1. Why is the viewer an important part of conceptual art?
-Because the viewer is required to take on a more active role in which response is required/demanded. Some argue that conceptual art can exist solely in the mind of the viewer.
2. Why was it so difficult for people to accept the "Fountain" by Duchamp, as art?
-Everything that was considered art prior to the "Fountain" was assumed to be a painting or sculpture and set within the context of the art museum. The art museum itself was still being percieved as the only place to house such "sacred" items and the "Fountain" was clearly blasphemy in the eyes of many art critics.
3. What question did Duchamp pose with his "readymades"? Explain with examples.
-"Could this be artwork?"
4. Why is is difficult to categorize Conceptual art in the context of traditional art? Explain using examples.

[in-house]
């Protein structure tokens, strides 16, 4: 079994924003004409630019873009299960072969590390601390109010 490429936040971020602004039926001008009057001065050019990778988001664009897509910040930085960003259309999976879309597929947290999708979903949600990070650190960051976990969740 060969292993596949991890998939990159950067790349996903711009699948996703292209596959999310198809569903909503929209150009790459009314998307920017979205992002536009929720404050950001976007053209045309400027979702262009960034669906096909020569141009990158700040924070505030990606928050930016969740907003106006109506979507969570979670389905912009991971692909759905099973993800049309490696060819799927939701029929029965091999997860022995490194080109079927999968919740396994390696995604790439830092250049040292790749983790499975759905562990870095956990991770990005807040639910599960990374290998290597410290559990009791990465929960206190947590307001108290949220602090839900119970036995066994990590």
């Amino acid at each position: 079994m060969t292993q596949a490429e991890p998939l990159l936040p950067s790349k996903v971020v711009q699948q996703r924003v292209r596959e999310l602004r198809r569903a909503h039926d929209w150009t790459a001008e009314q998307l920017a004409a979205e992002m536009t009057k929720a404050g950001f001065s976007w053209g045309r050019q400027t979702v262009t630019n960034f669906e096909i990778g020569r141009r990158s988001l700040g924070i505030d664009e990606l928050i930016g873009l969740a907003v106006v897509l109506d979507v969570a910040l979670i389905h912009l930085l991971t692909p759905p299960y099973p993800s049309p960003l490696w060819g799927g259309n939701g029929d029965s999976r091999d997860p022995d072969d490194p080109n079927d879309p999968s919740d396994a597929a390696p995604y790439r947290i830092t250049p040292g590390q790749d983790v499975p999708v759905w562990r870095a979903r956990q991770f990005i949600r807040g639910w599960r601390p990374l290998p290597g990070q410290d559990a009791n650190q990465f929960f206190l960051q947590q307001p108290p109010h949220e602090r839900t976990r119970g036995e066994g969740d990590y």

-Conceptual art is difficult to categorize because it cannot be defined in terms of medium or style. A good example was Kosath's "One and Three Chairs", which had to be destroyed just to store it in the museum. There was no "Conceptual art" department, so each piece (the chair, the photo of the chair, and the definition of the chair) had to go to separate departments.
5. Choose a quote from the article that you find interesting and explain. Be sure to cite the page number.
"Conceptual art was made, it seems, in times of crisis, when authority - both political and artistic - came into question."
The thing I love about this is that it seems, most often, that it takes some degree of failure and struggle to take the next stride of progress. Conceptual art was born in a time where there was much struggling, much like the economic boom after the great depression. People hate conflict, struggle and pain, but I truly think these are gifts (yes I said it... GIFTS) that open our minds and allow is to grow beyond what we thought was previously possible.